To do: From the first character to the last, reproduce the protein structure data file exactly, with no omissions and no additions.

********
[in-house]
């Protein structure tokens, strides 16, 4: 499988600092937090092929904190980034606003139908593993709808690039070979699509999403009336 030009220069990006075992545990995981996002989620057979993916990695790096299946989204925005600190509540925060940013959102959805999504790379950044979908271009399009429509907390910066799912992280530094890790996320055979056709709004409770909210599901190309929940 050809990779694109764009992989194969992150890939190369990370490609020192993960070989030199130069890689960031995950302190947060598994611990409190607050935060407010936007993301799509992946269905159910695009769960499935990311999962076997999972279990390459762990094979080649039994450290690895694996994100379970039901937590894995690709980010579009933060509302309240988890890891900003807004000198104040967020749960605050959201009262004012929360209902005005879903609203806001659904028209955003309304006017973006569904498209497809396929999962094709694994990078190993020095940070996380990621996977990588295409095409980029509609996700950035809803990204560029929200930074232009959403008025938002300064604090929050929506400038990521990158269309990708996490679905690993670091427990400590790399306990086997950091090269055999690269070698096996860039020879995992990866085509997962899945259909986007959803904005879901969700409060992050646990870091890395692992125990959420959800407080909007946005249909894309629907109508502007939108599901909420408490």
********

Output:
[in-house]
């Protein structure tokens, strides 16, 4: 499988600092937090092929904190980034606003139908593993709808690039070979699509999403009336 030009220069990006075992545990995981996002989620057979993916990695790096299946989204925005600190509540925060940013959102959805999504790379950044979908271009399009429509907390910066799912992280530094890790996320055979056709709004409770909210599901190309929940 050809990779694109764009992989194969992150890939190369990370490609020192993960070989030199130069890689960031995950302190947060598994611990409190607050935060407010936007993301799509992946269905159910695009769960499935990311999962076997999972279990390459762990094979080649039994450290690895694996994100379970039901937590894995690709980010579009933060509302309240988890890891900003807004000198104040967020749960605050959201009262004012929360209902005005879903609203806001659904028209955003309304006017973006569904498209497809396929999962094709694994990078190993020095940070996380990621996977990588295409095409980029509609996700950035809803990204560029929200930074232009959403008025938002300064604090929050929506400038990521990158269309990708996490679905690993670091427990400590790399306990086997950091090269055999690269070698096996860039020879995992990866085509997962899945259909986007959803904005879901969700409060992050646990870091890395692992125990959420959800407080909007946005249909894309629907109508502007939108599901909420408490």